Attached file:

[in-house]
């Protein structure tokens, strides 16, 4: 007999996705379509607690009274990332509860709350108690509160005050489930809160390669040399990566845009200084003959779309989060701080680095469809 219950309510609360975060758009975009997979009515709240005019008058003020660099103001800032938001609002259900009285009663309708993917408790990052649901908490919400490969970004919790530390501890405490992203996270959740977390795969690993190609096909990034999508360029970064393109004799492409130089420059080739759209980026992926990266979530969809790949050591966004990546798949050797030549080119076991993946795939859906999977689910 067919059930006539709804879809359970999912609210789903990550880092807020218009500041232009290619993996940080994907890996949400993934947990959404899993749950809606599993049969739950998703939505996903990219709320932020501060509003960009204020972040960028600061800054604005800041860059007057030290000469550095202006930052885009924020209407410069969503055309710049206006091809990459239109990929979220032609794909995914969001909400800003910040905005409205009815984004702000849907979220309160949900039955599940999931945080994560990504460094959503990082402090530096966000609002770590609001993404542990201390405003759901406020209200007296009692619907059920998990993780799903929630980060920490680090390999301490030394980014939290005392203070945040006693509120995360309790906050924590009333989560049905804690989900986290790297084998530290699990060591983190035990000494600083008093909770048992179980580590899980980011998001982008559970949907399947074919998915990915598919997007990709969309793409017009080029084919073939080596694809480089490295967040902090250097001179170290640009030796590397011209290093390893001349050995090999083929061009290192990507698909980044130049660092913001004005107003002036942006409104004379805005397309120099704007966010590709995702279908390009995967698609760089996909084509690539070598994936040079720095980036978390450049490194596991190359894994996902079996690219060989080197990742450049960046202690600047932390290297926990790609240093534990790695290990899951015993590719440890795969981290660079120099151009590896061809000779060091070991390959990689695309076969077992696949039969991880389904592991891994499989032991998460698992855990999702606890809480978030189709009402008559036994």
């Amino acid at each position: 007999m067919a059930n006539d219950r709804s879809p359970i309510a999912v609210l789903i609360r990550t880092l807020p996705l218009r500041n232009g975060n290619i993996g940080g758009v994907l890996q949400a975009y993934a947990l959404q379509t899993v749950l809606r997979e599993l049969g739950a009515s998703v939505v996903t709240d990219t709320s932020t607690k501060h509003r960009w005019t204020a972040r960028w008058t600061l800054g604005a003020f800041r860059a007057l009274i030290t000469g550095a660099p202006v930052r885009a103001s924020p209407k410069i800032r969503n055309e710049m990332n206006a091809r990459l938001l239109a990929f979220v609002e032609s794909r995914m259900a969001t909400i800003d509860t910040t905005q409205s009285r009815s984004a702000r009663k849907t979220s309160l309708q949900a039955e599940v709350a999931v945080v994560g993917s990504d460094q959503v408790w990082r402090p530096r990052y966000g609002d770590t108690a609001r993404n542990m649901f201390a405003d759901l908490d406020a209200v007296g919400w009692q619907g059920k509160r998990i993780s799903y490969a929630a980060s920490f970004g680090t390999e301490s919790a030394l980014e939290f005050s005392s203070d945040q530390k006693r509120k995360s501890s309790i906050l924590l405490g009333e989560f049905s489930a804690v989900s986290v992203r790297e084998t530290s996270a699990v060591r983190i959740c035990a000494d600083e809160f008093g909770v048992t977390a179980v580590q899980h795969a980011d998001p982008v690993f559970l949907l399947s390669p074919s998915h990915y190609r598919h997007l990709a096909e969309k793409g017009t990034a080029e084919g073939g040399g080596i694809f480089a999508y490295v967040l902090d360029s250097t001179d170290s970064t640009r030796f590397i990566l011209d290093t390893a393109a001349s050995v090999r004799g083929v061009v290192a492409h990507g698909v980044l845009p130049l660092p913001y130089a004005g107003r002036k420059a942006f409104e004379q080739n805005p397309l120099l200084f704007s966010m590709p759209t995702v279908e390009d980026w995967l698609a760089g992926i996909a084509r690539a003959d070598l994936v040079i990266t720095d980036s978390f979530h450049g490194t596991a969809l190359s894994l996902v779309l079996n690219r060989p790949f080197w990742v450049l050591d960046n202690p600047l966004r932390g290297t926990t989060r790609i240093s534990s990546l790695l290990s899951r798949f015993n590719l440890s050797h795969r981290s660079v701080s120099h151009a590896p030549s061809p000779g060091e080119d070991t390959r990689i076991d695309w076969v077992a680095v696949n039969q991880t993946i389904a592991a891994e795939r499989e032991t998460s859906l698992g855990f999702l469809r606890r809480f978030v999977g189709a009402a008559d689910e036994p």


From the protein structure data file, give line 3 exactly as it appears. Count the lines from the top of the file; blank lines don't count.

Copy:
């Amino acid at each position: 007999m067919a059930n006539d219950r709804s879809p359970i309510a999912v609210l789903i609360r990550t880092l807020p996705l218009r500041n232009g975060n290619i993996g940080g758009v994907l890996q949400a975009y993934a947990l959404q379509t899993v749950l809606r997979e599993l049969g739950a009515s998703v939505v996903t709240d990219t709320s932020t607690k501060h509003r960009w005019t204020a972040r960028w008058t600061l800054g604005a003020f800041r860059a007057l009274i030290t000469g550095a660099p202006v930052r885009a103001s924020p209407k410069i800032r969503n055309e710049m990332n206006a091809r990459l938001l239109a990929f979220v609002e032609s794909r995914m259900a969001t909400i800003d509860t910040t905005q409205s009285r009815s984004a702000r009663k849907t979220s309160l309708q949900a039955e599940v709350a999931v945080v994560g993917s990504d460094q959503v408790w990082r402090p530096r990052y966000g609002d770590t108690a609001r993404n542990m649901f201390a405003d759901l908490d406020a209200v007296g919400w009692q619907g059920k509160r998990i993780s799903y490969a929630a980060s920490f970004g680090t390999e301490s919790a030394l980014e939290f005050s005392s203070d945040q530390k006693r509120k995360s501890s309790i906050l924590l405490g009333e989560f049905s489930a804690v989900s986290v992203r790297e084998t530290s996270a699990v060591r983190i959740c035990a000494d600083e809160f008093g909770v048992t977390a179980v580590q899980h795969a980011d998001p982008v690993f559970l949907l399947s390669p074919s998915h990915y190609r598919h997007l990709a096909e969309k793409g017009t990034a080029e084919g073939g040399g080596i694809f480089a999508y490295v967040l902090d360029s250097t001179d170290s970064t640009r030796f590397i990566l011209d290093t390893a393109a001349s050995v090999r004799g083929v061009v290192a492409h990507g698909v980044l845009p130049l660092p913001y130089a004005g107003r002036k420059a942006f409104e004379q080739n805005p397309l120099l200084f704007s966010m590709p759209t995702v279908e390009d980026w995967l698609a760089g992926i996909a084509r690539a003959d070598l994936v040079i990266t720095d980036s978390f979530h450049g490194t596991a969809l190359s894994l996902v779309l079996n690219r060989p790949f080197w990742v450049l050591d960046n202690p600047l966004r932390g290297t926990t989060r790609i240093s534990s990546l790695l290990s899951r798949f015993n590719l440890s050797h795969r981290s660079v701080s120099h151009a590896p030549s061809p000779g060091e080119d070991t390959r990689i076991d695309w076969v077992a680095v696949n039969q991880t993946i389904a592991a891994e795939r499989e032991t998460s859906l698992g855990f999702l469809r606890r809480f978030v999977g189709a009402a008559d689910e036994p």